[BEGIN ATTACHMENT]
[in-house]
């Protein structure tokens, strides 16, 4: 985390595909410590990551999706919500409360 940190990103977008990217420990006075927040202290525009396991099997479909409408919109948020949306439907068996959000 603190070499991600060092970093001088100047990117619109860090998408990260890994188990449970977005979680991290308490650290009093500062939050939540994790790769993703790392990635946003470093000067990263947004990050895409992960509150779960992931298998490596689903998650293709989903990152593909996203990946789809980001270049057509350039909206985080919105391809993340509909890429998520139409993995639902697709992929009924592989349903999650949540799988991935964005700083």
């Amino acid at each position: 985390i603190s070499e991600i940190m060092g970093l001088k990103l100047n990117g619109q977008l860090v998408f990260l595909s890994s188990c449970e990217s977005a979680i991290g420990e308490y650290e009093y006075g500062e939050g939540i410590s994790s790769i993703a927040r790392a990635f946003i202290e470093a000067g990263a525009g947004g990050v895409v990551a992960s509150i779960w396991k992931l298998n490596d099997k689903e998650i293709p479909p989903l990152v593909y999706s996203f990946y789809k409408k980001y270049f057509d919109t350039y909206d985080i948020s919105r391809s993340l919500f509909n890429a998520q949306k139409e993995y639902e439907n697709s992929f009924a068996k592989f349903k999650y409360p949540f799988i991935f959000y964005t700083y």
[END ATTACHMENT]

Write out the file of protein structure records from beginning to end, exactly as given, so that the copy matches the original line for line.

[in-house]
């Protein structure tokens, strides 16, 4: 985390595909410590990551999706919500409360 940190990103977008990217420990006075927040202290525009396991099997479909409408919109948020949306439907068996959000 603190070499991600060092970093001088100047990117619109860090998408990260890994188990449970977005979680991290308490650290009093500062939050939540994790790769993703790392990635946003470093000067990263947004990050895409992960509150779960992931298998490596689903998650293709989903990152593909996203990946789809980001270049057509350039909206985080919105391809993340509909890429998520139409993995639902697709992929009924592989349903999650949540799988991935964005700083």
């Amino acid at each position: 985390i603190s070499e991600i940190m060092g970093l001088k990103l100047n990117g619109q977008l860090v998408f990260l595909s890994s188990c449970e990217s977005a979680i991290g420990e308490y650290e009093y006075g500062e939050g939540i410590s994790s790769i993703a927040r790392a990635f946003i202290e470093a000067g990263a525009g947004g990050v895409v990551a992960s509150i779960w396991k992931l298998n490596d099997k689903e998650i293709p479909p989903l990152v593909y999706s996203f990946y789809k409408k980001y270049f057509d919109t350039y909206d985080i948020s919105r391809s993340l919500f509909n890429a998520q949306k139409e993995y639902e439907n697709s992929f009924a068996k592989f349903k999650y409360p949540f799988i991935f959000y964005t700083y």